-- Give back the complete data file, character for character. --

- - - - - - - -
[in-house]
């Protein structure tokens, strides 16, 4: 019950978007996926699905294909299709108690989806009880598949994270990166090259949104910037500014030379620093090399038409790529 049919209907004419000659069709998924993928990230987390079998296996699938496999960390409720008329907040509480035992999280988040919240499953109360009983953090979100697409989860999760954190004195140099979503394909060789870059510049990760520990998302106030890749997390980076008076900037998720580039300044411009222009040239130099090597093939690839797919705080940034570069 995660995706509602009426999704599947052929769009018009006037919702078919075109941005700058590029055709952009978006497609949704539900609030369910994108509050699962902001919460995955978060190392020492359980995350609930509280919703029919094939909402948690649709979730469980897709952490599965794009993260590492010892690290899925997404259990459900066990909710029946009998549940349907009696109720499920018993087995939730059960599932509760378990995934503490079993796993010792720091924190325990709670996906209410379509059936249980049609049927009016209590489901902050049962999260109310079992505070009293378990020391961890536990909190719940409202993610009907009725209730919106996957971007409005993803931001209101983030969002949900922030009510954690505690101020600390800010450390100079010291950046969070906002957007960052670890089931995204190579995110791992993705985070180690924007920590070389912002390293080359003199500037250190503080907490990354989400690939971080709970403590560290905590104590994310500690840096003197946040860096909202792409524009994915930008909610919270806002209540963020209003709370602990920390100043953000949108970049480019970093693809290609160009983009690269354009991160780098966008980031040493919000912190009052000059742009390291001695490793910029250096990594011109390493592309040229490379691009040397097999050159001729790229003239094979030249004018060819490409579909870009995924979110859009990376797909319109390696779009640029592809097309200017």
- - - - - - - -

[in-house]
């Protein structure tokens, strides 16, 4: 019950978007996926699905294909299709108690989806009880598949994270990166090259949104910037500014030379620093090399038409790529 049919209907004419000659069709998924993928990230987390079998296996699938496999960390409720008329907040509480035992999280988040919240499953109360009983953090979100697409989860999760954190004195140099979503394909060789870059510049990760520990998302106030890749997390980076008076900037998720580039300044411009222009040239130099090597093939690839797919705080940034570069 995660995706509602009426999704599947052929769009018009006037919702078919075109941005700058590029055709952009978006497609949704539900609030369910994108509050699962902001919460995955978060190392020492359980995350609930509280919703029919094939909402948690649709979730469980897709952490599965794009993260590492010892690290899925997404259990459900066990909710029946009998549940349907009696109720499920018993087995939730059960599932509760378990995934503490079993796993010792720091924190325990709670996906209410379509059936249980049609049927009016209590489901902050049962999260109310079992505070009293378990020391961890536990909190719940409202993610009907009725209730919106996957971007409005993803931001209101983030969002949900922030009510954690505690101020600390800010450390100079010291950046969070906002957007960052670890089931995204190579995110791992993705985070180690924007920590070389912002390293080359003199500037250190503080907490990354989400690939971080709970403590560290905590104590994310500690840096003197946040860096909202792409524009994915930008909610919270806002209540963020209003709370602990920390100043953000949108970049480019970093693809290609160009983009690269354009991160780098966008980031040493919000912190009052000059742009390291001695490793910029250096990594011109390493592309040229490379691009040397097999050159001729790229003239094979030249004018060819490409579909870009995924979110859009990376797909319109390696779009640029592809097309200017």